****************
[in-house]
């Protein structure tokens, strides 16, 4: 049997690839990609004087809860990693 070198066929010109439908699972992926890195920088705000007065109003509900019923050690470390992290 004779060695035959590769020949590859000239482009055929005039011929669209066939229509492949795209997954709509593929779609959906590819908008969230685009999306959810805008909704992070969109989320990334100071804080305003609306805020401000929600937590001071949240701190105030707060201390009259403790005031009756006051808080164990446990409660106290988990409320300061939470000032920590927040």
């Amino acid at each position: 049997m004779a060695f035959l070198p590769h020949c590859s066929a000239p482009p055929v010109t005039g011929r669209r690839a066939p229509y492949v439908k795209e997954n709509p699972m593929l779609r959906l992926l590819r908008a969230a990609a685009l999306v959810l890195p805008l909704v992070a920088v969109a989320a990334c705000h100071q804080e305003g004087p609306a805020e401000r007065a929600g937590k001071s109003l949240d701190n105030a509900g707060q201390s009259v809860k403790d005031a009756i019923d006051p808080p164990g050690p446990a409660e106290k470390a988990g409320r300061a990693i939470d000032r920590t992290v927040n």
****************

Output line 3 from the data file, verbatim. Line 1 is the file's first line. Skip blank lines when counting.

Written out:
């Amino acid at each position: 049997m004779a060695f035959l070198p590769h020949c590859s066929a000239p482009p055929v010109t005039g011929r669209r690839a066939p229509y492949v439908k795209e997954n709509p699972m593929l779609r959906l992926l590819r908008a969230a990609a685009l999306v959810l890195p805008l909704v992070a920088v969109a989320a990334c705000h100071q804080e305003g004087p609306a805020e401000r007065a929600g937590k001071s109003l949240d701190n105030a509900g707060q201390s009259v809860k403790d005031a009756i019923d006051p808080p164990g050690p446990a409660e106290k470390a988990g409320r300061a990693i939470d000032r920590t992290v927040n």